Posted in 2012 Khirbet Qeiyafa excavation, archaeologists, Biblical Archaeology, General Archaeology, Inscriptions and Manuscripts, Israel, Khirbet Qeiyafa, New Discoveries, Publications & Study Materials | Tagged , , , , , , , , , , , , , , , , , , | 5 Comments

Inscriptions from Kh. Qeiyafa and Tel Lachish to be published soon

Yossi Garfinkel has given an update on inscriptions recently discovered at Khirbet Qeiyafa (2012) and Tel Lachish (2014).

The Qeiyafa inscription found in 2012 dates to the early 10th century BC in Iron IIa. An article on this has been written and accepted for publication. I will name the journal when that detail comes to me.

The inscription from Lachish was located in Level VI (ca. 12th century BC). An article has now been written detailing this inscription and is about to be submitted for publication.

Posted in 2012 Khirbet Qeiyafa excavation, 2014 Tel Lachish excavation, General Archaeology, New Discoveries | Tagged , , , , , , , | 7 Comments

Presentation on Lachish at Florida College Lectureship

I will be making a presentation this Thursday, February 5th, at 9:00am on Illuminating Biblical Kingdoms: The New Excavations at Lachish. This is part of an annual Lectureship at Florida College, near the city of Tampa.

Special thanks to Prof. Yossi Garfinkel, co-director of the current excavations at Tel Lachish, for sharing updates and photos he presented at the recent ASOR meetings in San Diego.

Former professors of Florida College (Dr. Phil Roberts, Ferrell Jenkins, Harold Tabor, and Dr. Jim Hodges) participated in the Third Lachish expedition, and the school is listed as an affiliated institution for the 1980 archaeological season. Most of my group at Lachish last year were students, faculty or alumni of Florida College as well. It is nice to be building on the previous relationship. For anyone currently in the Central Florida area, you are welcome to attend the presentation Thursday morning.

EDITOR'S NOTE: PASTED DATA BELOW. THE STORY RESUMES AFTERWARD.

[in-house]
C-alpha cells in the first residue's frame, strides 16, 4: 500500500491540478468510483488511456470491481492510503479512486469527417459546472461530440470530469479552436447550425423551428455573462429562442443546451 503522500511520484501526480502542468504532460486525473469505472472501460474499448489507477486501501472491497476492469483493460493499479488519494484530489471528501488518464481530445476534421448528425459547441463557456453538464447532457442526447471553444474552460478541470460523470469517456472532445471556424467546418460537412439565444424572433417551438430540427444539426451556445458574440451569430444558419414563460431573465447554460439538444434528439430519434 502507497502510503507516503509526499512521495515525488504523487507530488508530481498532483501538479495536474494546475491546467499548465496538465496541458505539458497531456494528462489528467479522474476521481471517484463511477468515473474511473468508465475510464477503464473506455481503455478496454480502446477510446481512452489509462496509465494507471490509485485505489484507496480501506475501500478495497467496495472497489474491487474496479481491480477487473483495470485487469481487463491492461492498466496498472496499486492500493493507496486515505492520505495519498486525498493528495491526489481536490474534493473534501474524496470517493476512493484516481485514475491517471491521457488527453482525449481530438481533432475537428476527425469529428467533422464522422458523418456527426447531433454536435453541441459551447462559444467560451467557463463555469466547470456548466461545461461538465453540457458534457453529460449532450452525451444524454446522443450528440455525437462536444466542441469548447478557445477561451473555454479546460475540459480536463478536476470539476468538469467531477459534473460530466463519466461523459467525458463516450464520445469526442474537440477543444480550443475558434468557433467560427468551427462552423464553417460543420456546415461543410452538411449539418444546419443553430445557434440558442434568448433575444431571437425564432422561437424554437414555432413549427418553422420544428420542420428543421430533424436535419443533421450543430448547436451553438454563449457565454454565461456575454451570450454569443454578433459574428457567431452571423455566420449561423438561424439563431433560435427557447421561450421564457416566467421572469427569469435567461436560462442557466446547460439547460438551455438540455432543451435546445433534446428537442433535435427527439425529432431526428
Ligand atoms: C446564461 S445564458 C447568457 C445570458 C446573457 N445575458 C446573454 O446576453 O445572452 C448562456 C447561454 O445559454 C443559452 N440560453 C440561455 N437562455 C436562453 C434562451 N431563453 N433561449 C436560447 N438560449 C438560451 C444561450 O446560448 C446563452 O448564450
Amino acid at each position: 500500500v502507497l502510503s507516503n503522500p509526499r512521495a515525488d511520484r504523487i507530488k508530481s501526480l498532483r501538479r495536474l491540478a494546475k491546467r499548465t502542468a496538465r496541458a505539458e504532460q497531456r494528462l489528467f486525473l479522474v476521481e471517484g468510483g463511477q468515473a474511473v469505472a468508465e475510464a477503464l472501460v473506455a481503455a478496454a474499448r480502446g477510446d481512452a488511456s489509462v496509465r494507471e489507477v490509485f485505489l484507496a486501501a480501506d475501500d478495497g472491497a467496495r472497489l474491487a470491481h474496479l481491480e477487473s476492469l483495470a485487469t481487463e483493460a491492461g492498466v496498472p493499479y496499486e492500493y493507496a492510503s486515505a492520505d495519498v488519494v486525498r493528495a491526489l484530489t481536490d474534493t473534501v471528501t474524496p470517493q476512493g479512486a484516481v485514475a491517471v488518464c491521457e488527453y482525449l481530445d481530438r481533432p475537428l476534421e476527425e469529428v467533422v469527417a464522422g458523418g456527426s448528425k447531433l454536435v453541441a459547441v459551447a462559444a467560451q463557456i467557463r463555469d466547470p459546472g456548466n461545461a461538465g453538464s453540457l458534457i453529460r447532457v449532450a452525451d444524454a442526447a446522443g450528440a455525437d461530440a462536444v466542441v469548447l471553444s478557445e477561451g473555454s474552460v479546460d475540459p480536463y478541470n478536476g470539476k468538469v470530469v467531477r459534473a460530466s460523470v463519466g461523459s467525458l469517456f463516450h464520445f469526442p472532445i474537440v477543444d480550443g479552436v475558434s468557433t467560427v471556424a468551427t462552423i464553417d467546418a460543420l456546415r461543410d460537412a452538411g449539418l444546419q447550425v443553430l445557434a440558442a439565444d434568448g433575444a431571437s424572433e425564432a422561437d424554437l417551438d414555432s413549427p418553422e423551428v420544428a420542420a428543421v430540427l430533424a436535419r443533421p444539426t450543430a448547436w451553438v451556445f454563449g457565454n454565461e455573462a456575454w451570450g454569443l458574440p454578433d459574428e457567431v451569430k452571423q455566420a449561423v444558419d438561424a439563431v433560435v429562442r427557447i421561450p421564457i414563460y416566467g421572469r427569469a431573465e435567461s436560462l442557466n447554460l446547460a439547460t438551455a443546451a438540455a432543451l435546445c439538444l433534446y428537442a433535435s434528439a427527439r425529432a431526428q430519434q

Upcoming presentation on Thursday, Feb. 5th at Florida College.

Upcoming presentation on Thursday, Feb. 5th at Florida College.

Posted in 2014 Tel Lachish excavation, Biblical Archaeology, Conference, Lachish, New Discoveries, Speaking engagements | Tagged , , , , | 4 Comments

Weekend series in North Florida on Archaeology and the Bible

For anyone in the Florida panhandle, I will be speaking this weekend (January 23rd – 25th) on Archaeology and the Bible at the Live Oak Church of Christ in Crestview (NE of Pensacola). Here is the schedule:

Friday, 7:00pm – “Remarkable Artifacts from Bible Times”

Saturday, 7:00pm – “The Archaeology of David’s Dynasty”

Sunday, 10:00am – “The Archaeology of Jesus’ Ministry”

There is an additional presentation Sunday morning that is not listed on the flyer, so that day is a 2-for-1. All are welcome!